Category: Property Disputes

EASEMENTS: HOW ONE CAN GIVE SOMEONE ELSE A RIGHT TO USE YOUR PROPERTY.

EASEMENTS: HOW ONE CAN GIVE SOMEONE ELSE A RIGHT TO USE YOUR PROPERTY.

If you own property, there is a good chance that it is subject to an Easement.  Easements can be relatively new, created within the last few years, or possibly over 100 years old.

In order to be effective, an Easement must be recorded.  This means that the Easement is placed of record with the county in which your property is located.  A recorded Easement should show up on your property’s title history (along with any mortgages you have or deeds that transferred ownership of the property over the years).

An Easement essentially give another party certain rights to your property.  A common example of an Easement is one for utility or cable companies.  Modern technology allows electrical, cable, and other wires to be placed underground.  These wires may then run underneath parts of your property.  Utility and cable companies need to be able to fix, repair, or update their equipment.  As a result, they may be granted an Easement to perform this work on your property.

Another example of an Easement is a neighbor’s right to use a driveway on your property to access the road.  If your neighbor’s does not have any road access, otherwise known as “land-locked,” he may be given the right to use a portion of your driveway in the form of an Easement.

You should avoid building structures over any Easements that affect your property.  This is called “encroaching” on an Easement.

An encroachment on an Easement could be a fence that runs along a utility company’s Easement and prevents them from digging underground to repair their equipment.  Or an encroachment could be a gate built on your driveway that doesn’t allow your neighbor to access the street.

Encroachments on an Easement can cause problems if it prevents a party from using the Easement for its proper purpose.  You may be forced to remove a portion of your fence if it prevents a utility company from reaching its equipment.  Or you may need to remove the gate that doesn’t allow your neighbor to get to the road.

Encroachments on an Easement can also provide issues if you wish to sell your home.  A company that an owner’s title insurance policy to your buyer will not provide insurance for many encroachments over Easements.  This can make your property more difficult to sell.

Having a good attorney can help understanding any Easements that affect your property.  It can clear up confusion you may have as a property owner so you do not have to face a lawsuit down the road.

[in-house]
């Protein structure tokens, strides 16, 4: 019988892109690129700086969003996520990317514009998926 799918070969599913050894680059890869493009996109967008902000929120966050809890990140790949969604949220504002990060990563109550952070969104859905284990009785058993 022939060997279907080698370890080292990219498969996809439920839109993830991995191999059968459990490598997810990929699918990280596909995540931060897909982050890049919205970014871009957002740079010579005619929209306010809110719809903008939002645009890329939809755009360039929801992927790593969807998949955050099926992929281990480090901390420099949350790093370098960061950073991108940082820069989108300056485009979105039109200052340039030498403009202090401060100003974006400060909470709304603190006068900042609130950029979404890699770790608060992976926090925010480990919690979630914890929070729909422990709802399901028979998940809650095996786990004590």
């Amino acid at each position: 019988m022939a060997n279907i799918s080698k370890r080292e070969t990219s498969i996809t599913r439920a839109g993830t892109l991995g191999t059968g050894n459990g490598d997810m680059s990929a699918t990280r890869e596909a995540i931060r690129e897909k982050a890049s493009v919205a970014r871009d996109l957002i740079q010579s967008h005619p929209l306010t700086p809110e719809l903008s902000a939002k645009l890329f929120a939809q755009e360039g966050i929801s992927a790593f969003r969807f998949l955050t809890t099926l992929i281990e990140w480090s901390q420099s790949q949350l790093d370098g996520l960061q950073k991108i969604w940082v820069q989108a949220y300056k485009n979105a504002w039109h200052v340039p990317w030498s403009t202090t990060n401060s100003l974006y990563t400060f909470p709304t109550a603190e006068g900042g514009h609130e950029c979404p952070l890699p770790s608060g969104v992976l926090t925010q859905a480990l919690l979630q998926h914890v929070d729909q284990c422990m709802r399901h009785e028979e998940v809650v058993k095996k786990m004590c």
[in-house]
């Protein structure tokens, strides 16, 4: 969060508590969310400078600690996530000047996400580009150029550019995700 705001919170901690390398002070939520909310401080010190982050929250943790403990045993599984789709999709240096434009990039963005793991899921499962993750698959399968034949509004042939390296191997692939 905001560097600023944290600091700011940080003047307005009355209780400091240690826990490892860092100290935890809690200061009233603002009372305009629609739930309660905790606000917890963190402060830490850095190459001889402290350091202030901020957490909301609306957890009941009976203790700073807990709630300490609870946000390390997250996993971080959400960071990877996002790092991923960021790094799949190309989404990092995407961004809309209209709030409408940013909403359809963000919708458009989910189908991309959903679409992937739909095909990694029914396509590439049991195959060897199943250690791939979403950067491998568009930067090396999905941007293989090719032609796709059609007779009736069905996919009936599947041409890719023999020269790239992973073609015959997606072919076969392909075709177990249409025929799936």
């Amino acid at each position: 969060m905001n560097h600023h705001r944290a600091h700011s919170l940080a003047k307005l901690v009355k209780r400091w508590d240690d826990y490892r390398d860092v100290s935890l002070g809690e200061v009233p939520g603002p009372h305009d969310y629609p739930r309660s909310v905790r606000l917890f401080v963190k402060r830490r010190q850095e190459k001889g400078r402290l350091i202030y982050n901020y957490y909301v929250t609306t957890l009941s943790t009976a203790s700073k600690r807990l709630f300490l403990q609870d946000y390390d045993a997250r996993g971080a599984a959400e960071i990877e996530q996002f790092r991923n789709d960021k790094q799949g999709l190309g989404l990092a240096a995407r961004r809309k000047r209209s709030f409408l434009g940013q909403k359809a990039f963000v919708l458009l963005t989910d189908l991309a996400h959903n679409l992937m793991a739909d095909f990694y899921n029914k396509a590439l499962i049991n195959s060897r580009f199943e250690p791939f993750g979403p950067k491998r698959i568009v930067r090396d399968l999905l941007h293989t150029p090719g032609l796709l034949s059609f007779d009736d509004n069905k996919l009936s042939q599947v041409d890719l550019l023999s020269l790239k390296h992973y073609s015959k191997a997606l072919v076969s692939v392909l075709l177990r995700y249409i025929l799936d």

Adverse Possession: Can You Get Property For Nothing?

ADVERSE POSSESSION: CAN YOU GET PROPERTY FOR NOTHING?

In Illinois, it is possible to develop a claim to property that was never originally yours or never officially conveyed to you.  This is the doctrine of Adverse Possession, sometimes commonly referred to as “squatter’s rights.”

You can obtain property by Adverse Possession when the following occurs for 20 consecutive years: (1) you continuously use the property, (2) your use of the property is not permitted by the actual owner, or is “hostile” (3) you do not hide that you are using the property, and (4) your use of the property conflicts with the actual owner’s right to use and possess the property.

For example, you might build a garage on a piece of vacant property next to your house.  If you continuously park your car in the garage, and openly drive in and out of the garage for 20 years, without the permission of the owner of the vacant land, you have a claim to the vacant land.

Although this rule may sound unfair, it is supported by public policy.  If the owner of the vacant land was not using it, and you were actively driving in and out of a garage built on the vacant land, you were putting the property to better use.

There are some exceptions to Adverse Possession.  If the owner of the vacant land where your garage now sits, paid the property taxes on the vacant land for the last seven years, the owner of the vacant land can likely defeat your Adverse Possession claim.  Alternatively, if the owner of the vacant land was disabled or in the United States military while you were using the garage, your Adverse Possession claim may also fail.

Having a good attorney can help avoid losing your property to adverse possession.  It can clear up confusion you may have as a property owner so you do not have to face a lawsuit down the road.